Journal of African American Studies

, Volume 17, Issue 3, pp 290–307 | Cite as

Marital Well-Being Over Time Among Black and White Americans: The First Seven Years

  • Edna BrownEmail author
  • Terri L. Orbuch
  • José A. Bauermeister
  • Brandyn-Dior McKinley


We examined patterns of marital well-being over the first 7 years of marriage and whether factors connected to early marital well-being during year 1 impacted marital well-being over time. Data were collected as part of a longitudinal panel study following 199 Black American and 174 White American during the first 7 years of marriage. Multilevel growth curve modeling revealed that race, income, and premarital child affected husbands’ marital well-being in year 1. Education, wives’ employment status, and divorced parents influenced wives’ marital well-being at year 1. After accounting for differences in these early marital conditions, having a child before marriage was significant in predicting the rates of change over time for husbands. Divorced parents affected the rate of change in marital well-being for wives. The findings suggest that as couples settle into their marriages, risk factors have fewer consequences on marital well-being.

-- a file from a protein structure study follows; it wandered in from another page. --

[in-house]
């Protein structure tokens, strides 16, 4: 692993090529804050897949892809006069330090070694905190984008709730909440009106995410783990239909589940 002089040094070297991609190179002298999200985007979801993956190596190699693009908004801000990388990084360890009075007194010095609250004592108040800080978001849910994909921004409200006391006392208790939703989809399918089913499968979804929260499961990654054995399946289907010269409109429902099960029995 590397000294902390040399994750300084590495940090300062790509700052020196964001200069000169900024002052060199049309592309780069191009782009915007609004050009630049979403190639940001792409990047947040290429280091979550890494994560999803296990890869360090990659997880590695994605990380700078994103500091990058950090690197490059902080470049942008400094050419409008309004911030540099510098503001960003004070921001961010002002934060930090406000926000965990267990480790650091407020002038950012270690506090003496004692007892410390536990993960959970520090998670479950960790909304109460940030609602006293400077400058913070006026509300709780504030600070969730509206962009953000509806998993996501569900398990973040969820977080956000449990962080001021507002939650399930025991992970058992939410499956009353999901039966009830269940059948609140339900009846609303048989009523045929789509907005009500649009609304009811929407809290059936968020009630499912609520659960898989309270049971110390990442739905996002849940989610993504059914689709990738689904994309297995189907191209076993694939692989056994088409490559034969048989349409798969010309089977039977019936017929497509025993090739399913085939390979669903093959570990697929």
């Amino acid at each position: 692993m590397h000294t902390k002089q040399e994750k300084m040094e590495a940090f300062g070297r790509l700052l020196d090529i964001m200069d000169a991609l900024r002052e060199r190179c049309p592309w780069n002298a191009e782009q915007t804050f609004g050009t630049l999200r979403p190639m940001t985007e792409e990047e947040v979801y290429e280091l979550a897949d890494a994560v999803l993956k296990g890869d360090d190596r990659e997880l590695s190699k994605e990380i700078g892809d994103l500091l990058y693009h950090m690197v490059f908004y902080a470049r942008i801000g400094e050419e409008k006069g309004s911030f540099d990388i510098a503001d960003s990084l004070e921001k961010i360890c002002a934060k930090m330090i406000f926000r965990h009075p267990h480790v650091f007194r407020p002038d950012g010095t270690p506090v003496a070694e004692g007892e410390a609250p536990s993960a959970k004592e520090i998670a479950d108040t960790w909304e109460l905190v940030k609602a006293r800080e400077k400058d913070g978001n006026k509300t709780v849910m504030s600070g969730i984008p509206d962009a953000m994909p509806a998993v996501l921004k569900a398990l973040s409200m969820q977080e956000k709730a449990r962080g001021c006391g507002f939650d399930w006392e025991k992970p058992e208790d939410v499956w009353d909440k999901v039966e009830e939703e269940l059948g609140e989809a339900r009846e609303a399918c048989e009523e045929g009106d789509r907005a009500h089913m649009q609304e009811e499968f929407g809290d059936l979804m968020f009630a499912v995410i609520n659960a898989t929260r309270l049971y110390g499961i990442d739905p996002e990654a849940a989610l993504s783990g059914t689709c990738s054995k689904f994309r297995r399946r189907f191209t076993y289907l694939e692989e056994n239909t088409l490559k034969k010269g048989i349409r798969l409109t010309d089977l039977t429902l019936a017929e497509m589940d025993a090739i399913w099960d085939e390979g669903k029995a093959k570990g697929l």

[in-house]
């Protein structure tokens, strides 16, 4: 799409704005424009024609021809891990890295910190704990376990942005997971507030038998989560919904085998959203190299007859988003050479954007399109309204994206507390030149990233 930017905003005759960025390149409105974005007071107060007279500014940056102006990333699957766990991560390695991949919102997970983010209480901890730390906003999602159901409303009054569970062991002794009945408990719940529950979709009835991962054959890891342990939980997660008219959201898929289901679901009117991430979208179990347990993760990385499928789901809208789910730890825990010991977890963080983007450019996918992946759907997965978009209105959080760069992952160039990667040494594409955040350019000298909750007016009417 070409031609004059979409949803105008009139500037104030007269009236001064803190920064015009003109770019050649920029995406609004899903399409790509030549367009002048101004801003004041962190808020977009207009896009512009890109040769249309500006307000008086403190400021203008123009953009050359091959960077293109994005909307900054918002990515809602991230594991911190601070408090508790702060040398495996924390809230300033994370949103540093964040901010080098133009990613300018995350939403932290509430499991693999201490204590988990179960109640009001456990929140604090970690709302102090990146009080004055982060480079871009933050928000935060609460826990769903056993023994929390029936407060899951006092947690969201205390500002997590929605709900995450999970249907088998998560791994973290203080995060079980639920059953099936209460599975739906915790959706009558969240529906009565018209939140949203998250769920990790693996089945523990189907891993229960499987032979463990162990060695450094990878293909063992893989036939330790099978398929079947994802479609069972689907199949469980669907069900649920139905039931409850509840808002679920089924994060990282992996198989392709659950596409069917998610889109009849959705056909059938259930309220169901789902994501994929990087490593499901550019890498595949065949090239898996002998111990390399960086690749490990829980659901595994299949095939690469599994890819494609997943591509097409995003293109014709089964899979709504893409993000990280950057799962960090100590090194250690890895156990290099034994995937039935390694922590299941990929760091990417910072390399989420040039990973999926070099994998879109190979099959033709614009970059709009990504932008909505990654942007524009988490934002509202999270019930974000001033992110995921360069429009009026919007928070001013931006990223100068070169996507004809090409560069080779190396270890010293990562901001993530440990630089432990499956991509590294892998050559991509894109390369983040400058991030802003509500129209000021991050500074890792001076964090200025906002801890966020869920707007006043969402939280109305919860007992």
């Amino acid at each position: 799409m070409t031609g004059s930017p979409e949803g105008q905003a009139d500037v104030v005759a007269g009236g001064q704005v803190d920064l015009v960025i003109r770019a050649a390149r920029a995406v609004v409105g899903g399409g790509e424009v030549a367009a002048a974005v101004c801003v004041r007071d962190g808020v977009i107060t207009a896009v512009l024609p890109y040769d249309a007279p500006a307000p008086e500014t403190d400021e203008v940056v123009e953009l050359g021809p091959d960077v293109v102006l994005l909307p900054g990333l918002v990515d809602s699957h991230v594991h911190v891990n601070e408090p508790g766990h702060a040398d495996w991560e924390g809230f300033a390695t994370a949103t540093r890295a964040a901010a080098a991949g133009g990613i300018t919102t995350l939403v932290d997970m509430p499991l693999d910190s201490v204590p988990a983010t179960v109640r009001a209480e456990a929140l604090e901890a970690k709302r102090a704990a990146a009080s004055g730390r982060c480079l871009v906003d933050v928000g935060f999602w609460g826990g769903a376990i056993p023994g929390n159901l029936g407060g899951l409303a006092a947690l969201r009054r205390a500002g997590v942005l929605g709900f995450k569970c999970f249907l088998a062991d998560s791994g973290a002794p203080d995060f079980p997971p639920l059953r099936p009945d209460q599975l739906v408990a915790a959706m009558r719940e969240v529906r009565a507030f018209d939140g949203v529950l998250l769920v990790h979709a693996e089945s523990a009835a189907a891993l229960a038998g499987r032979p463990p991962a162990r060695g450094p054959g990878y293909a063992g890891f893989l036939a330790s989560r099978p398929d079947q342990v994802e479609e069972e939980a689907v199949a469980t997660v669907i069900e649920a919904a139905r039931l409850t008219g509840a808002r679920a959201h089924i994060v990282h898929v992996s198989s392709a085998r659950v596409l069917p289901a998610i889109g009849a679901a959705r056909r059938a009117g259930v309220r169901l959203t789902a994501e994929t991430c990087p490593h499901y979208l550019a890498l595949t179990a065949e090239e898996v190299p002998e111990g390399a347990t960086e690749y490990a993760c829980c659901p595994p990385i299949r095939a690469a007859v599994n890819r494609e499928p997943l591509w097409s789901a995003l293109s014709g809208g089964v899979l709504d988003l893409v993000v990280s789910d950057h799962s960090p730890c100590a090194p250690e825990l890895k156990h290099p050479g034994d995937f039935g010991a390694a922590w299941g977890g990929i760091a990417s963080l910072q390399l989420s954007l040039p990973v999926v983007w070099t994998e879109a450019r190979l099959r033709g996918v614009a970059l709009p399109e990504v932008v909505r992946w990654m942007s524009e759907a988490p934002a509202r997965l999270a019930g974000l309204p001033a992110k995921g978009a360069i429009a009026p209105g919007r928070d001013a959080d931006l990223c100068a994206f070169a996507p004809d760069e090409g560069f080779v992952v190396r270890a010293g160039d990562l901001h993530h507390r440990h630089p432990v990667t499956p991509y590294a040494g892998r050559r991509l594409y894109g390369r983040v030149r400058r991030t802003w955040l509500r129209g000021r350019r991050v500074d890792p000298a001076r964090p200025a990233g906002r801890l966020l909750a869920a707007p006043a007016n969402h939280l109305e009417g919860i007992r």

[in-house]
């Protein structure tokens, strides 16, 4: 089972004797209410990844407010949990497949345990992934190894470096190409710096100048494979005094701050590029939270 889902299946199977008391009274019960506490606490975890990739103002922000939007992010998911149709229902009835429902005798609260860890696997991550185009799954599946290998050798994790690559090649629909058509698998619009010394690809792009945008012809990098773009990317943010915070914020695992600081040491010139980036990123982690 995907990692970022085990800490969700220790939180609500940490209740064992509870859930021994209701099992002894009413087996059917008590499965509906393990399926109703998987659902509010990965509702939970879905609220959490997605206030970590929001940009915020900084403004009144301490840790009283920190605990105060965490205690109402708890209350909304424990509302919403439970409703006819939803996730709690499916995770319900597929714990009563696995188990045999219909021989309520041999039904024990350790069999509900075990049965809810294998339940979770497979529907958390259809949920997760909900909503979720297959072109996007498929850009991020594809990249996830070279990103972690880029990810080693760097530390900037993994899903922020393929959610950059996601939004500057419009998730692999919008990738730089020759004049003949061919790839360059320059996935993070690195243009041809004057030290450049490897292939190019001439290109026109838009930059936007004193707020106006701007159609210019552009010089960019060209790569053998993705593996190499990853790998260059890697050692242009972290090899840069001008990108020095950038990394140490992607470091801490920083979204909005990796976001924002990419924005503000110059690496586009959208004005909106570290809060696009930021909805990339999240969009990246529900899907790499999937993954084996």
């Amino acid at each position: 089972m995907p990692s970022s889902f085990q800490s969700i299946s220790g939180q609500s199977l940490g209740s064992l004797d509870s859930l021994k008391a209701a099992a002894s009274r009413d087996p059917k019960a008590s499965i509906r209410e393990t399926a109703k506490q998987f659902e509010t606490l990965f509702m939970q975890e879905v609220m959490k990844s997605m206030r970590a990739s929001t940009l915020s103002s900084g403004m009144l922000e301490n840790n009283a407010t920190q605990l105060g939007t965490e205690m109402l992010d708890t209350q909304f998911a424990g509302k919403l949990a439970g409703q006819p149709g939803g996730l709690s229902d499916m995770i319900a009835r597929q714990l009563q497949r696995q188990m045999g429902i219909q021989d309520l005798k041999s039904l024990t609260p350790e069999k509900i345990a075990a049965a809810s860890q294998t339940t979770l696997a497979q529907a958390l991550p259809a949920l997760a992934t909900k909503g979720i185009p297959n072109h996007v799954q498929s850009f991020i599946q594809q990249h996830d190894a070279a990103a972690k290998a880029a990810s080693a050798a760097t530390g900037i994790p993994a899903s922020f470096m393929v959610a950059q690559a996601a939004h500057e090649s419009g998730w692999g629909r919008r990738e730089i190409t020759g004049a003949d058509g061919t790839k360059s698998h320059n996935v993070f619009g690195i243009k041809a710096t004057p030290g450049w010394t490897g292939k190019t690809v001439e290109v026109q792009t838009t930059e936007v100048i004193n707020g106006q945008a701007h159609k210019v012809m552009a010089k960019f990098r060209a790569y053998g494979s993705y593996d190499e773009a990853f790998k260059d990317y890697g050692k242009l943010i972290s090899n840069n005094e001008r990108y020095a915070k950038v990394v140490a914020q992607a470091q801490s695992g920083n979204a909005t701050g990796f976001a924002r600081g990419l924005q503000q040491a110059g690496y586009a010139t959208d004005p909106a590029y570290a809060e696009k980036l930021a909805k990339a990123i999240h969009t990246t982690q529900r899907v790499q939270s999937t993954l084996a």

Race Black Americans Gender Marriage Longitudinal research Marital well-being 



The research in this paper was supported in part by a grant from NICHD (HD40778) to the second author.


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Copyright information

© Springer Science+Business Media New York 2012

Authors and Affiliations

  • Edna Brown
    • 1
    Email author
  • Terri L. Orbuch
    • 2
    • 3
  • José A. Bauermeister
    • 4
  • Brandyn-Dior McKinley
    • 1
  1. 1.Department of Human Development and Family StudiesUniversity of ConnecticutStorrsUSA
  2. 2.Institute for Social ResearchUniversity of MichiganAnn ArborUSA
  3. 3.Department of SociologyOakland UniversityRochesterUSA
  4. 4.Department of Health Behavior and Health EducationUniversity of MichiganAnn ArborUSA

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